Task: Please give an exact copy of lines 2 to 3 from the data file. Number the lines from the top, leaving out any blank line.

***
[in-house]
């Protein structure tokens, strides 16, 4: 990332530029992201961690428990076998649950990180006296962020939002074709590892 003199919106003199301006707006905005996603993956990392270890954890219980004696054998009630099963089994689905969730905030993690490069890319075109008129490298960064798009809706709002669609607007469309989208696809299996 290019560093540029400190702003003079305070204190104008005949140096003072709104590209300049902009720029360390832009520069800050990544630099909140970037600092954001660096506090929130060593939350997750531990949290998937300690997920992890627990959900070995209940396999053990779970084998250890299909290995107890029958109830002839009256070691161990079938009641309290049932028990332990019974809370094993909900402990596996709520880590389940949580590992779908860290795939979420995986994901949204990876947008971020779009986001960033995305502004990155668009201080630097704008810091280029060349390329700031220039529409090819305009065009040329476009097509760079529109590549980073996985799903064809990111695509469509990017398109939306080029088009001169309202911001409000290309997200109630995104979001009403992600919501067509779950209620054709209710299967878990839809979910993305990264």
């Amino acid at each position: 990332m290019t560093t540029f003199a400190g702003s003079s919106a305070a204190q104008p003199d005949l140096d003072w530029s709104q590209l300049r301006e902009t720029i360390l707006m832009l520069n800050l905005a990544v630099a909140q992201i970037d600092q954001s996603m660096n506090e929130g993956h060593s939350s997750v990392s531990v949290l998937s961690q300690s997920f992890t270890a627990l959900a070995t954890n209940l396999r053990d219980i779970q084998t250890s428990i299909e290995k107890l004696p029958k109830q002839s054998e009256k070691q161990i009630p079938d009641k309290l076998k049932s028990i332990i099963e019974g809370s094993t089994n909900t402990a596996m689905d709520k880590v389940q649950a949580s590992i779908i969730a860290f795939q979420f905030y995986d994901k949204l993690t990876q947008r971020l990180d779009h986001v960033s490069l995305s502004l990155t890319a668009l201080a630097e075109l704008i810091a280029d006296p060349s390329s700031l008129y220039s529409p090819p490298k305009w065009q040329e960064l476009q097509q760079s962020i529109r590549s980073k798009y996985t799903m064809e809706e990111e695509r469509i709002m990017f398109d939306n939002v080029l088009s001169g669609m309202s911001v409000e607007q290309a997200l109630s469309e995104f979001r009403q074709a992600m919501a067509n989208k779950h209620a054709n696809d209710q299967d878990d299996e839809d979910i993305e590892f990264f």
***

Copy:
């Protein structure tokens, strides 16, 4: 990332530029992201961690428990076998649950990180006296962020939002074709590892 003199919106003199301006707006905005996603993956990392270890954890219980004696054998009630099963089994689905969730905030993690490069890319075109008129490298960064798009809706709002669609607007469309989208696809299996 290019560093540029400190702003003079305070204190104008005949140096003072709104590209300049902009720029360390832009520069800050990544630099909140970037600092954001660096506090929130060593939350997750531990949290998937300690997920992890627990959900070995209940396999053990779970084998250890299909290995107890029958109830002839009256070691161990079938009641309290049932028990332990019974809370094993909900402990596996709520880590389940949580590992779908860290795939979420995986994901949204990876947008971020779009986001960033995305502004990155668009201080630097704008810091280029060349390329700031220039529409090819305009065009040329476009097509760079529109590549980073996985799903064809990111695509469509990017398109939306080029088009001169309202911001409000290309997200109630995104979001009403992600919501067509779950209620054709209710299967878990839809979910993305990264």
């Amino acid at each position: 990332m290019t560093t540029f003199a400190g702003s003079s919106a305070a204190q104008p003199d005949l140096d003072w530029s709104q590209l300049r301006e902009t720029i360390l707006m832009l520069n800050l905005a990544v630099a909140q992201i970037d600092q954001s996603m660096n506090e929130g993956h060593s939350s997750v990392s531990v949290l998937s961690q300690s997920f992890t270890a627990l959900a070995t954890n209940l396999r053990d219980i779970q084998t250890s428990i299909e290995k107890l004696p029958k109830q002839s054998e009256k070691q161990i009630p079938d009641k309290l076998k049932s028990i332990i099963e019974g809370s094993t089994n909900t402990a596996m689905d709520k880590v389940q649950a949580s590992i779908i969730a860290f795939q979420f905030y995986d994901k949204l993690t990876q947008r971020l990180d779009h986001v960033s490069l995305s502004l990155t890319a668009l201080a630097e075109l704008i810091a280029d006296p060349s390329s700031l008129y220039s529409p090819p490298k305009w065009q040329e960064l476009q097509q760079s962020i529109r590549s980073k798009y996985t799903m064809e809706e990111e695509r469509i709002m990017f398109d939306n939002v080029l088009s001169g669609m309202s911001v409000e607007q290309a997200l109630s469309e995104f979001r009403q074709a992600m919501a067509n989208k779950h209620a054709n696809d209710q299967d878990d299996e839809d979910i993305e590892f990264f």